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Dynamics of nucleic acids at room temperature revealed by pulsed EPR

June 2018. Investigation of the structure and conformational dynamics of biomolecules under physiological conditions is challenging for structural biology. Although pulsed electron paramagnetic resonance techniques like PELDOR provide long‐range distance and orientation information with high accuracy, such studies are usually performed at cryogenic temperatures. At room temperature PELDOR studies were seemingly impossible due to short electronic relaxation times and loss of dipolar interactions through rotational averaging. A team of scientists from Frankfurt and Reykjavík , led by Thomas Prisner from Goethe University, found a way to overcome this limitation by incorporating the rigid nitroxide spin label Ç into a DNA duplex and immobilizing the sample on a solid support. This enabled orientation‐selective PELDOR measurements at room temperature. A comparison with data at 50 Kelvin revealed averaging of internal dynamics, which occur on the nanosecond time range at room temperature. This approach adds a new method to study structural and dynamic processes at physiological temperature in the < 10 microsecond time range with atomistic resolution. More ...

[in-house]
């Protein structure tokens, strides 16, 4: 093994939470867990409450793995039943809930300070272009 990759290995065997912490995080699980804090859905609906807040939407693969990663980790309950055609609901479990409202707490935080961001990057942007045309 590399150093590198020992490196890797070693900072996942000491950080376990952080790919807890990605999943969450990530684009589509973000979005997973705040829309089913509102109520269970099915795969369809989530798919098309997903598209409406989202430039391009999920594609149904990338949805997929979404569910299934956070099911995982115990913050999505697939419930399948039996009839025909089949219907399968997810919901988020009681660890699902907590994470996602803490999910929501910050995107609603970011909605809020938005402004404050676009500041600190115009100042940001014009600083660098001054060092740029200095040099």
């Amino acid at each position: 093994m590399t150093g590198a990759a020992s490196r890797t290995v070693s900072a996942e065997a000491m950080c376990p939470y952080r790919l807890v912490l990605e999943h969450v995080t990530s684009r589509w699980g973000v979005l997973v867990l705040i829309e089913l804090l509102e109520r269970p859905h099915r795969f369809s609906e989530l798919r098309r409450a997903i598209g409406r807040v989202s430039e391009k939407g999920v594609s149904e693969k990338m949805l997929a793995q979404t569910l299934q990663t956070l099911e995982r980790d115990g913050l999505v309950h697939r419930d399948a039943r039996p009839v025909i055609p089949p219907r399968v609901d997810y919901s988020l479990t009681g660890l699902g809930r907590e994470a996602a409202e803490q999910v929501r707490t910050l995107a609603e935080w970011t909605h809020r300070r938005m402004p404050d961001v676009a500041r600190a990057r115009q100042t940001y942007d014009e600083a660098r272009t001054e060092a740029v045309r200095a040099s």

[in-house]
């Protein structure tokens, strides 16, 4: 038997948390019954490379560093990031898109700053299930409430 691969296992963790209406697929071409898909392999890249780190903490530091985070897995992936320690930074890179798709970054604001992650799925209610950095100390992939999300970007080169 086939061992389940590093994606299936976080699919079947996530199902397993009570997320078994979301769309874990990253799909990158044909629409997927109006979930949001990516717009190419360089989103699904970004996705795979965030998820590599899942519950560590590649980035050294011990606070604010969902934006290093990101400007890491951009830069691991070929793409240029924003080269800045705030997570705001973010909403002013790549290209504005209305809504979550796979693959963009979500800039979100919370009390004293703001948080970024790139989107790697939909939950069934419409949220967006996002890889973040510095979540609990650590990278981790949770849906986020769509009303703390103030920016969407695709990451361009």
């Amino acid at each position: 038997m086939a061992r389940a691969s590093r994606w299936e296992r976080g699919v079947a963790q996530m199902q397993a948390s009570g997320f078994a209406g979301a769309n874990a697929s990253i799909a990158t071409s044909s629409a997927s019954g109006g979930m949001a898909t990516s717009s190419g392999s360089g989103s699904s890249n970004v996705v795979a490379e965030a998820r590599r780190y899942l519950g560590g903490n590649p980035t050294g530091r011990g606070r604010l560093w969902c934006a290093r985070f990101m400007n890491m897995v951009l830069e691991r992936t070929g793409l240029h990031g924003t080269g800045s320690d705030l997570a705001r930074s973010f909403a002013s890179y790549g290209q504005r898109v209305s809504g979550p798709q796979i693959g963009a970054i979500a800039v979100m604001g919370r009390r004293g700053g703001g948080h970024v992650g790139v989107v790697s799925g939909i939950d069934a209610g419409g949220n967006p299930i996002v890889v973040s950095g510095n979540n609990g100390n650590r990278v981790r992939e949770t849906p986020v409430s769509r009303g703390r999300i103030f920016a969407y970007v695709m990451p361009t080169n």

Thomas Prisner, Institute of Physical and Theoretical Chemistry, Riedberg Campus, Goethe University Frankfurt, Frankfurt/Main, Germany, prisner@chemie.uni-frankfurt.de


Markus Gränz, Nicole Erlenbach, Philipp Spindler, Dnyaneshwar B. Gophane, Lukas S. Stelzl, Snorri Th. Sigurdsson & Thomas F. Prisner (2018) Dynamics of nucleic acids at room temperature revealed by pulsed EPR. Angewandte Chemie - International Edition: published online 2 June 2018. http://dx.doi.org/10.1002/anie.201803682